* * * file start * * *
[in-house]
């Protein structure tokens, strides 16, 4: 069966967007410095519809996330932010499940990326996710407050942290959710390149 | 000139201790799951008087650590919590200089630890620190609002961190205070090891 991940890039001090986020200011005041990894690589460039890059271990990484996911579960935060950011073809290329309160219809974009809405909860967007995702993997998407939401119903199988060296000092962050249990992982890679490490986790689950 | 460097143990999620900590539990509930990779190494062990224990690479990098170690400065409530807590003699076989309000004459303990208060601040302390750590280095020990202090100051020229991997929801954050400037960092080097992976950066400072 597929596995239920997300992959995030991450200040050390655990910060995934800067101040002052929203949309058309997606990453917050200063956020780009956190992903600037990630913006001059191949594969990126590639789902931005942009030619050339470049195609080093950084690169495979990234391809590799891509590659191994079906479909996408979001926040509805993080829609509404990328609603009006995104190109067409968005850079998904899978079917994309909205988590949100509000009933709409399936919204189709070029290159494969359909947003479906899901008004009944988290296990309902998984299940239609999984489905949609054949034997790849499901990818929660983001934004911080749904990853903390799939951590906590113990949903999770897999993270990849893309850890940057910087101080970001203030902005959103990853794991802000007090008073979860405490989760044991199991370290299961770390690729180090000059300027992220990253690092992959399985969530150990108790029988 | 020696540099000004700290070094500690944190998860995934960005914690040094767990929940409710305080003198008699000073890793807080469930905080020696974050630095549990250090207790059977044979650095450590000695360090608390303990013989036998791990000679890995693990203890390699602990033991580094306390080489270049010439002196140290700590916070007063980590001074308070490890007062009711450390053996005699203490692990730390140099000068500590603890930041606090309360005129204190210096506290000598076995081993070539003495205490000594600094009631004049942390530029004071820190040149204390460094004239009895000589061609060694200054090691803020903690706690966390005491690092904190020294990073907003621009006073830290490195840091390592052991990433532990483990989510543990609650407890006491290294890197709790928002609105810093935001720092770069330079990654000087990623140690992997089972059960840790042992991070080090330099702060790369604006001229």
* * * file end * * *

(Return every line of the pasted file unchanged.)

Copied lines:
[in-house]
């Protein structure tokens, strides 16, 4: 069966967007410095519809996330932010499940990326996710407050942290959710390149 | 000139201790799951008087650590919590200089630890620190609002961190205070090891 991940890039001090986020200011005041990894690589460039890059271990990484996911579960935060950011073809290329309160219809974009809405909860967007995702993997998407939401119903199988060296000092962050249990992982890679490490986790689950 | 460097143990999620900590539990509930990779190494062990224990690479990098170690400065409530807590003699076989309000004459303990208060601040302390750590280095020990202090100051020229991997929801954050400037960092080097992976950066400072 597929596995239920997300992959995030991450200040050390655990910060995934800067101040002052929203949309058309997606990453917050200063956020780009956190992903600037990630913006001059191949594969990126590639789902931005942009030619050339470049195609080093950084690169495979990234391809590799891509590659191994079906479909996408979001926040509805993080829609509404990328609603009006995104190109067409968005850079998904899978079917994309909205988590949100509000009933709409399936919204189709070029290159494969359909947003479906899901008004009944988290296990309902998984299940239609999984489905949609054949034997790849499901990818929660983001934004911080749904990853903390799939951590906590113990949903999770897999993270990849893309850890940057910087101080970001203030902005959103990853794991802000007090008073979860405490989760044991199991370290299961770390690729180090000059300027992220990253690092992959399985969530150990108790029988 | 020696540099000004700290070094500690944190998860995934960005914690040094767990929940409710305080003198008699000073890793807080469930905080020696974050630095549990250090207790059977044979650095450590000695360090608390303990013989036998791990000679890995693990203890390699602990033991580094306390080489270049010439002196140290700590916070007063980590001074308070490890007062009711450390053996005699203490692990730390140099000068500590603890930041606090309360005129204190210096506290000598076995081993070539003495205490000594600094009631004049942390530029004071820190040149204390460094004239009895000589061609060694200054090691803020903690706690966390005491690092904190020294990073907003621009006073830290490195840091390592052991990433532990483990989510543990609650407890006491290294890197709790928002609105810093935001720092770069330079990654000087990623140690992997089972059960840790042992991070080090330099702060790369604006001229």